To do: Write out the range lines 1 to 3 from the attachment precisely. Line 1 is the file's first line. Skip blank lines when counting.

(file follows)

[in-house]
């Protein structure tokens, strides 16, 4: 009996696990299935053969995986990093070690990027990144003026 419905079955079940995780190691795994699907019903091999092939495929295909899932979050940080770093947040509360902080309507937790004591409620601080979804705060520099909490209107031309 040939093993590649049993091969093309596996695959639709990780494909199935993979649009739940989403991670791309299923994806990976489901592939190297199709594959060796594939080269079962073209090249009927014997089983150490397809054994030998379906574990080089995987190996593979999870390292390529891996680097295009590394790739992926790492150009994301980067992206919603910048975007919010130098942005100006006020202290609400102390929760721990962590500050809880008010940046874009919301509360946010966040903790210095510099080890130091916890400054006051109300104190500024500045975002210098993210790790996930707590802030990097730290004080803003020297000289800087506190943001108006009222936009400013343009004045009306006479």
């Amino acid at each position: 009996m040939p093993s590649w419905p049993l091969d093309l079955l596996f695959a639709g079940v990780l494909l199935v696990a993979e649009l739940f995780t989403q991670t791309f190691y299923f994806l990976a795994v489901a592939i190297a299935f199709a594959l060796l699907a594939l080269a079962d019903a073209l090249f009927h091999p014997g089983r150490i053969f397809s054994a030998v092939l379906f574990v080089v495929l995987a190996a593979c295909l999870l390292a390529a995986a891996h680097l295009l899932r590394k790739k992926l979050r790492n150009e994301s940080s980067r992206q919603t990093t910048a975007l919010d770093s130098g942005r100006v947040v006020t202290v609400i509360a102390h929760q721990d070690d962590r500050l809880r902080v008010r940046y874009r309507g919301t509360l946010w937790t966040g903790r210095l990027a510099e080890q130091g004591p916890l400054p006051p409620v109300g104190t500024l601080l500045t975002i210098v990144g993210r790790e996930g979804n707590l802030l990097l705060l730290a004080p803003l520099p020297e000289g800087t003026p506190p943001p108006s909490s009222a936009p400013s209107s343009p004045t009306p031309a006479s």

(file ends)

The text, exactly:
[in-house]
């Protein structure tokens, strides 16, 4: 009996696990299935053969995986990093070690990027990144003026 419905079955079940995780190691795994699907019903091999092939495929295909899932979050940080770093947040509360902080309507937790004591409620601080979804705060520099909490209107031309 040939093993590649049993091969093309596996695959639709990780494909199935993979649009739940989403991670791309299923994806990976489901592939190297199709594959060796594939080269079962073209090249009927014997089983150490397809054994030998379906574990080089995987190996593979999870390292390529891996680097295009590394790739992926790492150009994301980067992206919603910048975007919010130098942005100006006020202290609400102390929760721990962590500050809880008010940046874009919301509360946010966040903790210095510099080890130091916890400054006051109300104190500024500045975002210098993210790790996930707590802030990097730290004080803003020297000289800087506190943001108006009222936009400013343009004045009306006479």
């Amino acid at each position: 009996m040939p093993s590649w419905p049993l091969d093309l079955l596996f695959a639709g079940v990780l494909l199935v696990a993979e649009l739940f995780t989403q991670t791309f190691y299923f994806l990976a795994v489901a592939i190297a299935f199709a594959l060796l699907a594939l080269a079962d019903a073209l090249f009927h091999p014997g089983r150490i053969f397809s054994a030998v092939l379906f574990v080089v495929l995987a190996a593979c295909l999870l390292a390529a995986a891996h680097l295009l899932r590394k790739k992926l979050r790492n150009e994301s940080s980067r992206q919603t990093t910048a975007l919010d770093s130098g942005r100006v947040v006020t202290v609400i509360a102390h929760q721990d070690d962590r500050l809880r902080v008010r940046y874009r309507g919301t509360l946010w937790t966040g903790r210095l990027a510099e080890q130091g004591p916890l400054p006051p409620v109300g104190t500024l601080l500045t975002i210098v990144g993210r790790e996930g979804n707590l802030l990097l705060l730290a004080p803003l520099p020297e000289g800087t003026p506190p943001p108006s909490s009222a936009p400013s209107s343009p004045t009306p031309a006479s």